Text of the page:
Urgently establish HIV prevention services in all detention facilities.Provide information about HIV transmission to all prisoners, pre-trial detainees, and patients in compulsory drug treatment centers.Ensure that all prison personnel receive training on HIV prevention.Establish and evaluate pilot projects for the distribution of condoms and sterile syringes in detention facilities, based on best practices from other jurisdictions.Ensure that all detainees receive relevant information on HIV transmission prior to discharge.Promptly investigate any allegation of prison guards receiving bribes to smuggle narcotics or drug paraphernalia into prisons, and discipline guards accordingly.
To the United Nations and all international donors to Thailand:
Promptly and clearly denounce human rights violations in Thailand's war on drugs. The United Nations has the regional headquarters of its drugs and crime office in Bangkok, and the United States provides anti-narcotics training to the Thai police.Both should forcefully and publicly declare that they oppose the methods being used in Thailand's war on drugs, in addition to conducting ongoing monitoring of human rights violations.If the extrajudicial killings and other human rights violations are not fully and independently investigated, each should consider redirecting programs from Thai government agencies to nongovernmental organizations.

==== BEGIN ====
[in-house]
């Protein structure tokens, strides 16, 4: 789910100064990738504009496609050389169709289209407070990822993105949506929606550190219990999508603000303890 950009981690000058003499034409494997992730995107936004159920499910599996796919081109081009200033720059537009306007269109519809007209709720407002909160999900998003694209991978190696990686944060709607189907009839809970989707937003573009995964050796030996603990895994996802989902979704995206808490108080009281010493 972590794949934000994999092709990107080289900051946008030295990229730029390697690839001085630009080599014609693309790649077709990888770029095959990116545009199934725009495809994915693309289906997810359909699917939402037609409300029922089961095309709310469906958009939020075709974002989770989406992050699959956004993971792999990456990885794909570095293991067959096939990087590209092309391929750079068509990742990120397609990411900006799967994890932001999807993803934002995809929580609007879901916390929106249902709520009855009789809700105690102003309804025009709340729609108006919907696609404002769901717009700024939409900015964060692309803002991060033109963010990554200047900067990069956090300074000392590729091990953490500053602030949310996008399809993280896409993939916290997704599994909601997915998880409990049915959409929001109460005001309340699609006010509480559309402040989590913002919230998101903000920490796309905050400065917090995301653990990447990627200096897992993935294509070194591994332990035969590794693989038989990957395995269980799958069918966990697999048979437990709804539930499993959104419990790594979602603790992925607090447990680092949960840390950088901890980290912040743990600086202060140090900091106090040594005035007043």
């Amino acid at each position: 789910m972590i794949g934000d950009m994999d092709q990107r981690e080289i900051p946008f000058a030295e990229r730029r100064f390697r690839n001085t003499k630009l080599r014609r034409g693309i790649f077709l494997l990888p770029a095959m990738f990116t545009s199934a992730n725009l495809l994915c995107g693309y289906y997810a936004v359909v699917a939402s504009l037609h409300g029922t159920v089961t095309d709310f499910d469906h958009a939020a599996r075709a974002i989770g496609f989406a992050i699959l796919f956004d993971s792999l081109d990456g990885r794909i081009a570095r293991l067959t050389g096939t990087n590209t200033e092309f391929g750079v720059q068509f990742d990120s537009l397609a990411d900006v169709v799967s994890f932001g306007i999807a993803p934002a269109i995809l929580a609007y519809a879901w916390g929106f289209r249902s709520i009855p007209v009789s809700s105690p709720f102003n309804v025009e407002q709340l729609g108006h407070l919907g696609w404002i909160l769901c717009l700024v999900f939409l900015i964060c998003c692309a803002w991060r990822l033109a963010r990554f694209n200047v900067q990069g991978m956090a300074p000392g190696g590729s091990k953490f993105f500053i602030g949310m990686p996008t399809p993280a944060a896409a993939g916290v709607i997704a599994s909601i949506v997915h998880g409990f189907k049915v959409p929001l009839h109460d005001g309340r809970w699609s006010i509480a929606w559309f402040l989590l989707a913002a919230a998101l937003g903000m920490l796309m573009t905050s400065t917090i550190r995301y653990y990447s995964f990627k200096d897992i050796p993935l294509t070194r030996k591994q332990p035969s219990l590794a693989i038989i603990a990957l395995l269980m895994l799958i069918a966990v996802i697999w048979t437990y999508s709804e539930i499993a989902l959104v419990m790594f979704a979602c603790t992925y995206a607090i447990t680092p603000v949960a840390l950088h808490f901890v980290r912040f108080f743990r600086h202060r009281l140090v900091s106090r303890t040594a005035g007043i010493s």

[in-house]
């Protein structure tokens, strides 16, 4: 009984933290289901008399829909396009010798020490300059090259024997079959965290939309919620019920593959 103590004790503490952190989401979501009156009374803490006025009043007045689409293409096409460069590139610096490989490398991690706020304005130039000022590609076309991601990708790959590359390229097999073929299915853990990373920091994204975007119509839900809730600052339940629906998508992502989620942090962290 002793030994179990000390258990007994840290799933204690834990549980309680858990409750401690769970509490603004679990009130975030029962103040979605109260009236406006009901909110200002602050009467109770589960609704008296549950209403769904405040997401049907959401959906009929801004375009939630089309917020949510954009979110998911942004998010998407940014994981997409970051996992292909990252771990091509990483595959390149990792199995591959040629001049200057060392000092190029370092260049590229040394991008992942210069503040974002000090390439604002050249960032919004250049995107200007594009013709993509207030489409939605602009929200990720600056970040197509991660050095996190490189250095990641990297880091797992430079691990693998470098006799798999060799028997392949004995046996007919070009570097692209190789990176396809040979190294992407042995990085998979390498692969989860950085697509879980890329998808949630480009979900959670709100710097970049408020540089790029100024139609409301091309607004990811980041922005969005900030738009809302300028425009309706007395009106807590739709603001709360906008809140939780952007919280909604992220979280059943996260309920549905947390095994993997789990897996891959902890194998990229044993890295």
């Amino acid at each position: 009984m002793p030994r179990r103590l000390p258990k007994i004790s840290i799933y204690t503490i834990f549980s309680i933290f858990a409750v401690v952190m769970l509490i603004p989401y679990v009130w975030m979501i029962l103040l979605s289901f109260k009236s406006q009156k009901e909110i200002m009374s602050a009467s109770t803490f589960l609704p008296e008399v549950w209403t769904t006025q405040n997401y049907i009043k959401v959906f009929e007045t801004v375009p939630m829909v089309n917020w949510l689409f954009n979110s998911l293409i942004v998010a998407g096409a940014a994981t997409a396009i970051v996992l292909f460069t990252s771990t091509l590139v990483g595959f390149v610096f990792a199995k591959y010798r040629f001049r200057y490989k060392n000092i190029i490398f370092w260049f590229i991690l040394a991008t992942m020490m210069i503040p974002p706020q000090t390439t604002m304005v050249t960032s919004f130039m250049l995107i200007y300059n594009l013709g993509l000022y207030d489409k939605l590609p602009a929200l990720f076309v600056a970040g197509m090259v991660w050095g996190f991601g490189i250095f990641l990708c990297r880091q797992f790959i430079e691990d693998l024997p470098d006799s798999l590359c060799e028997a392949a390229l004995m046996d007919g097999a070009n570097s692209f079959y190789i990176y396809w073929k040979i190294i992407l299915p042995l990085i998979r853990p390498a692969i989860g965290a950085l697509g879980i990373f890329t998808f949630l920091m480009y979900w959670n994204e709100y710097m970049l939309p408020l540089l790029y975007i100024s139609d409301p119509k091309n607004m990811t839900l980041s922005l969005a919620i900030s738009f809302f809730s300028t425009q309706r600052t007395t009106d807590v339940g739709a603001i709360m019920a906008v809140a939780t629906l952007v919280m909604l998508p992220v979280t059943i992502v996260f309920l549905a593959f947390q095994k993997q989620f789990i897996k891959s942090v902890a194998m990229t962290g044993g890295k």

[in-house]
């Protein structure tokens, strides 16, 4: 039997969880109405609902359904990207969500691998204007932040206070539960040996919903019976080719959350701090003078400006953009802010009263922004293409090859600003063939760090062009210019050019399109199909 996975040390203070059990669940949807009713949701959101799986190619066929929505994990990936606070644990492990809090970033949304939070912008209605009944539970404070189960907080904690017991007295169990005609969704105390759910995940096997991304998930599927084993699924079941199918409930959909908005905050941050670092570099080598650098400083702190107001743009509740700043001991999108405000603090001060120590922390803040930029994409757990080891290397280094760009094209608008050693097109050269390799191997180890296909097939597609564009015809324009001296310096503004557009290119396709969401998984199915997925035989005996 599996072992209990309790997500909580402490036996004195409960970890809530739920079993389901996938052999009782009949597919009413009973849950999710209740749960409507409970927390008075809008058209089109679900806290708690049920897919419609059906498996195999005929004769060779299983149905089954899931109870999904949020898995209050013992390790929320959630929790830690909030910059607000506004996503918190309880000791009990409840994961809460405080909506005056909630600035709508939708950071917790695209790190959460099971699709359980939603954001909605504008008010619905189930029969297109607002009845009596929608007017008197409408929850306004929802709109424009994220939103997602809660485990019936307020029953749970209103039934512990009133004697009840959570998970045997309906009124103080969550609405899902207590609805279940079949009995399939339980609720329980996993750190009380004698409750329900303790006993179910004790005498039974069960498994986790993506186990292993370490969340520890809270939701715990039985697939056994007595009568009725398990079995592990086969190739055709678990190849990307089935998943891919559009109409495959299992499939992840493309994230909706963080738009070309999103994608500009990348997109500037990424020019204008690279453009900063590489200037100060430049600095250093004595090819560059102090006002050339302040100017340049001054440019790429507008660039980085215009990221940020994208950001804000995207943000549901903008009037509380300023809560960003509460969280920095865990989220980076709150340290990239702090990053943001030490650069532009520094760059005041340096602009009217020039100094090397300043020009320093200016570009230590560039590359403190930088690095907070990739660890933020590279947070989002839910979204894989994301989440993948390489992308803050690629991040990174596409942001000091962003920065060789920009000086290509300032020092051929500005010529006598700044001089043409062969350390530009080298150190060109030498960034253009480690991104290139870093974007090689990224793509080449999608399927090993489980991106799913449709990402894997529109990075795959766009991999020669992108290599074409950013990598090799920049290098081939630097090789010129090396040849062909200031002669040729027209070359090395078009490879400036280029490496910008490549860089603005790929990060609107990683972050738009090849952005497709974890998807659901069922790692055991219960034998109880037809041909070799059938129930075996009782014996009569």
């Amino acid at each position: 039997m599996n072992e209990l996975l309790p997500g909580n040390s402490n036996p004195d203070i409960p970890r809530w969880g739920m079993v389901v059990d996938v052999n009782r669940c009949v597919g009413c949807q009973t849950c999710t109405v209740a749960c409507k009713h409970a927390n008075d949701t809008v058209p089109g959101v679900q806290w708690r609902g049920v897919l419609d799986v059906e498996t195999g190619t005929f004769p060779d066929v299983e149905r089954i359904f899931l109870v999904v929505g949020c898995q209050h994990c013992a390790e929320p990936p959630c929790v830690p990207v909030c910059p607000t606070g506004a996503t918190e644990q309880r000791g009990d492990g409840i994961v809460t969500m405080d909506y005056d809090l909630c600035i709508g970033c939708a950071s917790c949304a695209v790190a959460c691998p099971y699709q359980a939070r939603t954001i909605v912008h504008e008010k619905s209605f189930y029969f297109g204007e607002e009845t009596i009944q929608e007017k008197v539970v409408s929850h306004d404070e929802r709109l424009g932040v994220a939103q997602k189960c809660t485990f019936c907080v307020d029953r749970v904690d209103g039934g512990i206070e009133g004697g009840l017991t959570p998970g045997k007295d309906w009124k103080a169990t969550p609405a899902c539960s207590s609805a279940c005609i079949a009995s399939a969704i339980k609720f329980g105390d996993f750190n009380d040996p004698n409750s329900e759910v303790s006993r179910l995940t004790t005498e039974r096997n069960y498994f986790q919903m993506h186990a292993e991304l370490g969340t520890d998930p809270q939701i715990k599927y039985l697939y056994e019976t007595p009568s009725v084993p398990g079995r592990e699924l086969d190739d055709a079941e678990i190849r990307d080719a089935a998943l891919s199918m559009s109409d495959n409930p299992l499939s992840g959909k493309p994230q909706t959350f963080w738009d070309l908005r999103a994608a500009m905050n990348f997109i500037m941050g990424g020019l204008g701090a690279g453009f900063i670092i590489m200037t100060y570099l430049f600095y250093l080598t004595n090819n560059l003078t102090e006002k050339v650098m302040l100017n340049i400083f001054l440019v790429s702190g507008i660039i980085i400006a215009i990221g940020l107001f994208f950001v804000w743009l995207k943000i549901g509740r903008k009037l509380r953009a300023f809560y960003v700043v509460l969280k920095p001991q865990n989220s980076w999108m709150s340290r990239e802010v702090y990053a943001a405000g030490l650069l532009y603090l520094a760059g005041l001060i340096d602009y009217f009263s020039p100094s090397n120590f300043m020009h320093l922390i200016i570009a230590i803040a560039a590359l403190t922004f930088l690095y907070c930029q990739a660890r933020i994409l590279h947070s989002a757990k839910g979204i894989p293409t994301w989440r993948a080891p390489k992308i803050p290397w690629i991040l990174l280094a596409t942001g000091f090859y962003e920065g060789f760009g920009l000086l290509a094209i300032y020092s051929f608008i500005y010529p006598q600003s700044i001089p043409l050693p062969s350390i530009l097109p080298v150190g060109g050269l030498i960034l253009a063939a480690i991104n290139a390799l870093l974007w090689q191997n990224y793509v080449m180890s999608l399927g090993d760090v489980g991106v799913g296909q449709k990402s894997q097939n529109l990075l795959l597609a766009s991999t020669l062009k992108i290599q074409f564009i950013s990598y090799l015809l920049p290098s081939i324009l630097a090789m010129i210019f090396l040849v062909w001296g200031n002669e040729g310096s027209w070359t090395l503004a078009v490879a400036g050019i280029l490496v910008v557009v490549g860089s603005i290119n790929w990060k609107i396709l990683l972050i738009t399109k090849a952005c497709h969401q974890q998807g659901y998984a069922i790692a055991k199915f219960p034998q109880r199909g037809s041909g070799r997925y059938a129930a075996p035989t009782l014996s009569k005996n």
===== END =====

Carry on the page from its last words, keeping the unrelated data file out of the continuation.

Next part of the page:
Take steps to mitigate the HIV/AIDS impact of Thai drug policy.Relevant United Nations officials and offices-such as the Joint United Nations Programme on HIV/AIDS (UNAIDS), the U.N. Special Rapporteur on the Human Right to Health, the U.N. Special Envoy for HIV/AIDS in Asia, the United Nations Office of Drugs and Crime (UNODC), and the International Narcotics Control Board (INCB)-should commission an independent evaluation of the health impact of Thailand's war on drugs, conducted by individuals with expertise in HIV/AIDS epidemiology, drug demand reduction, and harm reduction.Donors to HIV/AIDS programs in Thailand should call for an independent evaluation of the health impact of Thailand's war on drugs, call for basic human rights improvements including transparent investigations of alleged extrajudicial executions of drug suspects, and include human rights requirements in any financial assistance they provide directly to the Thai government.